The UN warns of the violence in Haiti which left 531 dead in 2023

The violence is not abating in Haiti. “In the first two weeks of March alone, clashes between gangs left at least 208 dead, 164 injured and 101 people abducted. Most of the victims were killed or injured by snipers who allegedly fired randomly at people in their homes or on the street,” the spokeswoman for the UN High Commissioner for Human Rights told reporters on Tuesday. of man, Marta Hurtado.

From early January to mid-March, a total of 531 people were killed, 300 injured and 277 kidnapped in gang-related incidents, mostly in the capital, Port-au-Prince, according to information collected by the Human Rights Service. of the United Nations Integrated Office in Haiti (BINUH).

Increasingly violent clashes

“We ask the international community to urgently consider the deployment of a specialized support force (…), with a complete and precise action plan”, underlined Marta Hurtado. According to the UN, gangs also use sexual violence as a weapon to terrorize, subjugate and punish the population, as well as to extort ransoms from the families of victims.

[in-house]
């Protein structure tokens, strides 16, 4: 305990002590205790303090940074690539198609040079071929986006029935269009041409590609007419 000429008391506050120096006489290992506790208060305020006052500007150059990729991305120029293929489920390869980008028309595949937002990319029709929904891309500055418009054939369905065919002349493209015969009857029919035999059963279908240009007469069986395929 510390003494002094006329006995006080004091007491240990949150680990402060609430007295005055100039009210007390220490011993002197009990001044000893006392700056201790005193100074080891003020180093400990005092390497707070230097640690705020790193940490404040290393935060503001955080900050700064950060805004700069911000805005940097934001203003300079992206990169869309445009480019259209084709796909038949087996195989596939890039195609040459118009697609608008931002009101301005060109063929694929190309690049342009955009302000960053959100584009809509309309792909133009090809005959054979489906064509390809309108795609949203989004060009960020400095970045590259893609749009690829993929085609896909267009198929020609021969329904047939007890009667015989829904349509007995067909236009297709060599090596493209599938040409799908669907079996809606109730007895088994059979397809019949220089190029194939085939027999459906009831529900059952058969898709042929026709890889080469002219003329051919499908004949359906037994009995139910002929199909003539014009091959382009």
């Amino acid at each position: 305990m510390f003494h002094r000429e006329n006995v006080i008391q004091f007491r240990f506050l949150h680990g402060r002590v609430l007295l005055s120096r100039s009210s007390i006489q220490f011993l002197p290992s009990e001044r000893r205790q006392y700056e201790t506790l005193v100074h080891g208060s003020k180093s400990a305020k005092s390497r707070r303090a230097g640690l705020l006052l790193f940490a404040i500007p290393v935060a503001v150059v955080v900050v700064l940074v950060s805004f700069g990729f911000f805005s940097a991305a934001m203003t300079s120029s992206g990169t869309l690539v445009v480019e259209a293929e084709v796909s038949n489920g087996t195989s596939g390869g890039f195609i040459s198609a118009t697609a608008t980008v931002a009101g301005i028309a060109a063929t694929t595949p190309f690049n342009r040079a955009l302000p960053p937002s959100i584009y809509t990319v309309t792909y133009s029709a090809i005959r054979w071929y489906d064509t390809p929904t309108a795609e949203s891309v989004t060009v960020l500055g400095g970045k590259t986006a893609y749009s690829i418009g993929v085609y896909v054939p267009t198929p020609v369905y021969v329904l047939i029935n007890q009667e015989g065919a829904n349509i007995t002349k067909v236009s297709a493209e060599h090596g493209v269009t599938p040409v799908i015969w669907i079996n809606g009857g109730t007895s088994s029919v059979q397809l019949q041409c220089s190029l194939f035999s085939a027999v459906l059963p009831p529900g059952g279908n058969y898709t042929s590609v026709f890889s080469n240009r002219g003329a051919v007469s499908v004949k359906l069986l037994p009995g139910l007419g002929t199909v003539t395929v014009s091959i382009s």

“We are gravely concerned that extreme violence continues to spiral out of control in Haiti. Clashes between gangs are becoming more violent and more frequent as they try to expand their territorial control in the capital and other areas by targeting people who live in areas controlled by their rivals,” lamented Marta Hurtado.

At least 160,000 displaced people

She said students and their teachers are sometimes hit by stray bullets in clashes between gangs, while increasing numbers of students and their parents are abducted near schools. As a result, more and more schools are closing, leaving young people at the mercy of gangs who forcibly recruit them, the OHCHR spokeswoman said.

This violence pushes the inhabitants to flee their homes. The UN estimates that in mid-March, at least 160,000 people were thus displaced inside the country and were in a precarious situation, hosted by friends or relatives. A quarter of the displaced people live in makeshift camps, with very limited access to basic services such as drinking water and sanitation.

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